12/08/2011 11:36 am ET Updated Feb 07, 2012

Ohio State's Jared Sullinger: A Pointed Evaluation

As with any dominant college big man, a lot of talk has swirled around Ohio State sophomore Jared Sullinger and his NBA prospects, and rightfully so. Sullinger has been an absolute monster from the very first day he stepped on campus in Columbus. And if it weren't for some Brandon Knight heroics last March, he could have very well led the Buckeyes to a national title as a freshman.

The first thing that stands out about Sullinger is his brawny, wide-shouldered body. He is very thick, strong and a maestro at using positioning to make up for a lack of foot speed and leaping ability. He possesses dexterity and terrific hands, but lacks first-class explosion. Just eight games through this season, it is abundantly clear that the 15 to 20 pounds that Sullinger lost in the offseason has been extremely beneficial. The obvious reason is that he can now absorb more minutes. But more importantly, he has become a better defender and therefore is less prone to foul trouble and more effective offensively.

Let's start there because that is where Sullinger -- at least to me -- is most confounding. At the collegiate level, the 6-foot-eight, 250-pound power forward/center is merely bigger and stronger than everyone else. He displays solid skills on blocks and a deft shooting touch around the rim. With his back-to-the-basket, he is primarily a left-shoulder guy, although thus far he has displayed a much better feel for how to read the positioning of his defender. Against two physical specimens in Florida's Patric Young and Duke's Mason Plumlee, he correctly read overplay to the middle and either spun or drop-stepped to the baseline. That's the good.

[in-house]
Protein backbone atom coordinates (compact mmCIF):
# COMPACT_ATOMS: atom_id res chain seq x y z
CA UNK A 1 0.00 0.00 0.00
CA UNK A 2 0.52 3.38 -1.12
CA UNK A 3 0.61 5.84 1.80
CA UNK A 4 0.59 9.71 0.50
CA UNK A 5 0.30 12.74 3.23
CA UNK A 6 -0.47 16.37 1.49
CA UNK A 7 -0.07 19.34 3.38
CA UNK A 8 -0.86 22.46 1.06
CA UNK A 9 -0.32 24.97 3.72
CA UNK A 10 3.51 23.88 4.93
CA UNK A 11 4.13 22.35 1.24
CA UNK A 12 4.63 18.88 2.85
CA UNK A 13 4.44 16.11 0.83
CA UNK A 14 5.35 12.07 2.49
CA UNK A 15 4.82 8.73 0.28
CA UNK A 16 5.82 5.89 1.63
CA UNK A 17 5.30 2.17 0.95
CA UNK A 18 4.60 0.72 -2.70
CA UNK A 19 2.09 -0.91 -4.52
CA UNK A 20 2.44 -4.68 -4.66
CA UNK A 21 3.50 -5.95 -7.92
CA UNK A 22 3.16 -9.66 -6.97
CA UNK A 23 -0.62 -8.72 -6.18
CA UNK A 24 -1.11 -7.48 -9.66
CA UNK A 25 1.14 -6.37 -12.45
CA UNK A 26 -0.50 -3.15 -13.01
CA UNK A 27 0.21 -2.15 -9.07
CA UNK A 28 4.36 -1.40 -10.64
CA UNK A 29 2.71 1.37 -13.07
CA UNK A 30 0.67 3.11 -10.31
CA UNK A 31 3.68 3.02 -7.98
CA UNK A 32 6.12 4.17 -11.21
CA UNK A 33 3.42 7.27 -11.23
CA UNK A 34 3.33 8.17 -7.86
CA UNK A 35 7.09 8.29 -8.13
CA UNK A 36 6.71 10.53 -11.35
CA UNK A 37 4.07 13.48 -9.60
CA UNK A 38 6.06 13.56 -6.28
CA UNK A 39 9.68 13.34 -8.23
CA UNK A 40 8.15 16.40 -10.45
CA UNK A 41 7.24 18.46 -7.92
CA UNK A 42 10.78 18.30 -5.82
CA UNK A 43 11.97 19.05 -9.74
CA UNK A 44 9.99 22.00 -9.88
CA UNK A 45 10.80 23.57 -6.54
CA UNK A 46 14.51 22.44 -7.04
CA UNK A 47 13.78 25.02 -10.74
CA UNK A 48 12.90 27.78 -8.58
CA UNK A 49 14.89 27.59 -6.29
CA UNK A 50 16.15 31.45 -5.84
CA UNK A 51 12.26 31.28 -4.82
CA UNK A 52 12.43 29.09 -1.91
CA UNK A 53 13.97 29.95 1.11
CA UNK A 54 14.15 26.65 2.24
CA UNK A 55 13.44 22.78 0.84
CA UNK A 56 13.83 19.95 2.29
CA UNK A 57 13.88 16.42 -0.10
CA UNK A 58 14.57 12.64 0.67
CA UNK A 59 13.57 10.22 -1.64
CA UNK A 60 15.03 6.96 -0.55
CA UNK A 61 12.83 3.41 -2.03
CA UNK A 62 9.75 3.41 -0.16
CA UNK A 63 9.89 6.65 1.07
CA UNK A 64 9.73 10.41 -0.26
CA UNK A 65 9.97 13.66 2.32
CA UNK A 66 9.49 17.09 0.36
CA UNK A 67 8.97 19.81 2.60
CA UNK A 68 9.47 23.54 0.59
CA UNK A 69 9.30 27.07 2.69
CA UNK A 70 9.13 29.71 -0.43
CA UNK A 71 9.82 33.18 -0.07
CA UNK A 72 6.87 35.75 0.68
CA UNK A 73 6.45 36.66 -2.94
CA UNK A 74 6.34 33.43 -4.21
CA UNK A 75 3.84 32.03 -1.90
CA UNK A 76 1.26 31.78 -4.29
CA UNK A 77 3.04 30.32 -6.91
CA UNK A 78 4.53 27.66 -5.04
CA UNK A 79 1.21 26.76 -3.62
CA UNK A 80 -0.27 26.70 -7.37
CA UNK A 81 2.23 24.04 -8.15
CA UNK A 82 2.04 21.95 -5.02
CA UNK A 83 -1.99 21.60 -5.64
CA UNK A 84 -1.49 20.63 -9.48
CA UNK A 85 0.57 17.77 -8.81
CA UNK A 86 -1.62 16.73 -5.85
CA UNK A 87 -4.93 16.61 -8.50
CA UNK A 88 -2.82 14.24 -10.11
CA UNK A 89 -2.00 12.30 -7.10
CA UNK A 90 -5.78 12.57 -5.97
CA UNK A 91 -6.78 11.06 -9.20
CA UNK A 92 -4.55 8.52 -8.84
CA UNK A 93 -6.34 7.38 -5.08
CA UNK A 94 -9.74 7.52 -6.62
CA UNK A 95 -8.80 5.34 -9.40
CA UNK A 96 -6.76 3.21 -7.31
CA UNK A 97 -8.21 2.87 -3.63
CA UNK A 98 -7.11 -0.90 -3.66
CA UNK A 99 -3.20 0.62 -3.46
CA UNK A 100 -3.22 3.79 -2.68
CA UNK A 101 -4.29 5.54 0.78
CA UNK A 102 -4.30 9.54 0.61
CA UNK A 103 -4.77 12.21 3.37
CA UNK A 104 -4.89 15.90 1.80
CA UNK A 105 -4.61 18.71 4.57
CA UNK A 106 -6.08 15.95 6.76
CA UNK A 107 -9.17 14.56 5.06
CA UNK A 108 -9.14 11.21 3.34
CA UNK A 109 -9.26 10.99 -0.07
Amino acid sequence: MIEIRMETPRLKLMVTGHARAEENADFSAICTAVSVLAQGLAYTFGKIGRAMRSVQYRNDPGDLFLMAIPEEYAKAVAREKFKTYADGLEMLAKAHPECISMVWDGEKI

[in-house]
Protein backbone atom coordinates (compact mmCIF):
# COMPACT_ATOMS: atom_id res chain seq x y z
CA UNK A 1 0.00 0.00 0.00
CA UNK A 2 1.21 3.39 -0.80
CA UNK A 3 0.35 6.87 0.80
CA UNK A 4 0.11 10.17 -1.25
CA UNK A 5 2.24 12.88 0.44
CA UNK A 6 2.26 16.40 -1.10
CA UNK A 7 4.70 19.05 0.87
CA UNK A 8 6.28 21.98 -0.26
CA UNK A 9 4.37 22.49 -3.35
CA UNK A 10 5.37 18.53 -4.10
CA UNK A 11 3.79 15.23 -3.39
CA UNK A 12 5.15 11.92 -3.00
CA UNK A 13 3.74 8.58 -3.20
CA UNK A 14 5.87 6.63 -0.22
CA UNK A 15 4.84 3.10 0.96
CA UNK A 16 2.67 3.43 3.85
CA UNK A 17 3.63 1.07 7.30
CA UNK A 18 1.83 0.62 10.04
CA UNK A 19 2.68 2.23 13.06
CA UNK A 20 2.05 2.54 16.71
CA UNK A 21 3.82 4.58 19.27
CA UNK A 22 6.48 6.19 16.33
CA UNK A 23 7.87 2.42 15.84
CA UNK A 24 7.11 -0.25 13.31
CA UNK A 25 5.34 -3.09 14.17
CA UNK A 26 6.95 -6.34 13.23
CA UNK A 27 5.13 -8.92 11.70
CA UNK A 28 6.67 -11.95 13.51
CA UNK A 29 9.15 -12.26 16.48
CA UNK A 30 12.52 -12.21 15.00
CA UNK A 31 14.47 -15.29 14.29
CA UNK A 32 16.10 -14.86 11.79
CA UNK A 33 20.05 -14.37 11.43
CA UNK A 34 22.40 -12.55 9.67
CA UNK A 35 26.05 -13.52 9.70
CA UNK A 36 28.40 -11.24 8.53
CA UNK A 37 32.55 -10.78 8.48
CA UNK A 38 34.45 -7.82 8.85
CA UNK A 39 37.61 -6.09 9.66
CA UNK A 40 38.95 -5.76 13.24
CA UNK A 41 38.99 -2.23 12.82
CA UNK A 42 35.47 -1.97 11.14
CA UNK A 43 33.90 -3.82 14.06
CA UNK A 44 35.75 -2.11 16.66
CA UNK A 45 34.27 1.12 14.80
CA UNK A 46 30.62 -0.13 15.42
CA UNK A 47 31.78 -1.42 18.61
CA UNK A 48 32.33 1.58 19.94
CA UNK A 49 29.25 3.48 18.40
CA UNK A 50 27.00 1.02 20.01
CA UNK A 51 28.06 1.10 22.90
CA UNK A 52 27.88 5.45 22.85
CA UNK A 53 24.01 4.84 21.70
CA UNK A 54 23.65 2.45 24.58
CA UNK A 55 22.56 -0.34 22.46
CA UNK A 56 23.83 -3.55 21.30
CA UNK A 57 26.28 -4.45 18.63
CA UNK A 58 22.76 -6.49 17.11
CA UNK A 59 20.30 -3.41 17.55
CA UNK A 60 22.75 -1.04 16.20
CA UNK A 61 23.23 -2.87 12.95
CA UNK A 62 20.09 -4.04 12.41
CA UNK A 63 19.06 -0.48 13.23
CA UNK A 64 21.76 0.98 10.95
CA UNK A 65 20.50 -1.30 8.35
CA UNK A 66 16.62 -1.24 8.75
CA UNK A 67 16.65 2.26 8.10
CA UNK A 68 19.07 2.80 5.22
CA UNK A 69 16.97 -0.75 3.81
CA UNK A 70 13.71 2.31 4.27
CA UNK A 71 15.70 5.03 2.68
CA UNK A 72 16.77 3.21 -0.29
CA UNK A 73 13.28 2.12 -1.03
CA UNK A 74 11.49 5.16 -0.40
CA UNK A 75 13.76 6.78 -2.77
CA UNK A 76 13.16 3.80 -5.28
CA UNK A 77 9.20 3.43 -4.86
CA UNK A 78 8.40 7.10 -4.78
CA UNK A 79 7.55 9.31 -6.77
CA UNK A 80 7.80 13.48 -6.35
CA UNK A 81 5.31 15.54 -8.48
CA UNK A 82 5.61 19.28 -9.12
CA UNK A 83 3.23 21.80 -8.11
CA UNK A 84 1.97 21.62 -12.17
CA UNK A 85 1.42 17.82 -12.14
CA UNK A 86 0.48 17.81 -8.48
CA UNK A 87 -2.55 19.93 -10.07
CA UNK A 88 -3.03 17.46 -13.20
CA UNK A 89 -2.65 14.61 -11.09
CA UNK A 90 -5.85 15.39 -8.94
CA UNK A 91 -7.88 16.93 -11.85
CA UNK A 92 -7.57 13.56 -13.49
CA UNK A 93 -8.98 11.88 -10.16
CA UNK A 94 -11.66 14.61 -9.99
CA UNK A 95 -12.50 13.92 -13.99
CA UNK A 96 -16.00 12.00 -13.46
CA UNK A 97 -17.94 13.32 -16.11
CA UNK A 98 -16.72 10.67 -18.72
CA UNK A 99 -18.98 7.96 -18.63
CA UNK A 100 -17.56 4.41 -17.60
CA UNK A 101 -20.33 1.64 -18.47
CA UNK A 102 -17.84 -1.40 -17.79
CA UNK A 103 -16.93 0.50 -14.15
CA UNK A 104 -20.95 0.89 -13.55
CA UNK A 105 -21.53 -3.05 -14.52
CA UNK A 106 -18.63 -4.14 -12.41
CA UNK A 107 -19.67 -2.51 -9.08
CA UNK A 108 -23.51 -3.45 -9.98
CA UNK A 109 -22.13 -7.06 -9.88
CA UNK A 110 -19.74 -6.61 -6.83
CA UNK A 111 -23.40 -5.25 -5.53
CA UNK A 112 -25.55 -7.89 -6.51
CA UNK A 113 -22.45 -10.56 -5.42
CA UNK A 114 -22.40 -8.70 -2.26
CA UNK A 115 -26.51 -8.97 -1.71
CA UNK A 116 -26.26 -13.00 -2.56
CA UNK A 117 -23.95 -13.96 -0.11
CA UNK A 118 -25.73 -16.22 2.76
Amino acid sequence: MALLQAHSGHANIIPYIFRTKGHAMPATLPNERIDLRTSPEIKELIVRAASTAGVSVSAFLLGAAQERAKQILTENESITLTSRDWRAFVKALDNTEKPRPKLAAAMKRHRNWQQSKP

The problem I have with forecasting for Sullinger is that there is bad that comes with the good. He still dribbles far too much and takes too long to make an assertive scoring move once he has the ball. While he can often get away with this in college, he won't in the NBA, where defensive rotations are exponentially quicker and double teams more suffocating. As a result, it remains even more important that the 19-year-old further expand on his face-up game, both in the paint and from the high post. I'm not suggesting that he needs to become the passing dynamo of a Vlade Divac or a shooting threat like Chris Webber, but he must at least be a threat.

Mechanically, his shooting technique (83.3 percent free throws) is rather sound. His elbows are tucked and the high release point makes it a challenge to block or contest. In the modern-day NBA offense, having a plus-shooting big man is not only a luxury, it is a necessity. LA's Pau Gasol and Dallas' Dirk Nowitzki are obvious examples, and they are both over seven feet, but David West -- probably a best-case comparison to Sullinger -- has become a splendid high post option and pick-and-pop partner with a consistent stroke. Sullinger may be listed at 6-feet-8-inches, but the scouts I've spoken with think he may be a shade under 6-feet-seven-inches. If he is going to come off the draft board as early as three or four, he must extend his range and show a consistent 12- to 15-foot stroke. Sullinger isn't a natural playmaker or passer out of the block either, making that an even more significant factor as he moves forward.